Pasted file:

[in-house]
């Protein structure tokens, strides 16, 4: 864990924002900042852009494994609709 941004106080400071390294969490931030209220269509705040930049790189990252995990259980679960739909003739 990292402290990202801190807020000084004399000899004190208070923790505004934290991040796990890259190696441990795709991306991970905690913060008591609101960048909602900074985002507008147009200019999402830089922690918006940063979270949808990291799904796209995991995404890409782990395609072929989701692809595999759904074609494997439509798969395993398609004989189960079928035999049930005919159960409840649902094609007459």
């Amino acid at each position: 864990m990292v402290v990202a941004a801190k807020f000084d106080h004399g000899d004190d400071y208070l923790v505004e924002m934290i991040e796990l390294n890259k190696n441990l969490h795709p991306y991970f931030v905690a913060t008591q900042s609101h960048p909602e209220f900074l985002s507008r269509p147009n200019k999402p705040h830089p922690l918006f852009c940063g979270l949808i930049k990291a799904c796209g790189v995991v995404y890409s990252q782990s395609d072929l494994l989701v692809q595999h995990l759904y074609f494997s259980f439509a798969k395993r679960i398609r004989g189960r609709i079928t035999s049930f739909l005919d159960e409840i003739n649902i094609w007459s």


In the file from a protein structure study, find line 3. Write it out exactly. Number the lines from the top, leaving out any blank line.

């Amino acid at each position: 864990m990292v402290v990202a941004a801190k807020f000084d106080h004399g000899d004190d400071y208070l923790v505004e924002m934290i991040e796990l390294n890259k190696n441990l969490h795709p991306y991970f931030v905690a913060t008591q900042s609101h960048p909602e209220f900074l985002s507008r269509p147009n200019k999402p705040h830089p922690l918006f852009c940063g979270l949808i930049k990291a799904c796209g790189v995991v995404y890409s990252q782990s395609d072929l494994l989701v692809q595999h995990l759904y074609f494997s259980f439509a798969k395993r679960i398609r004989g189960r609709i079928t035999s049930f739909l005919d159960e409840i003739n649902i094609w007459s």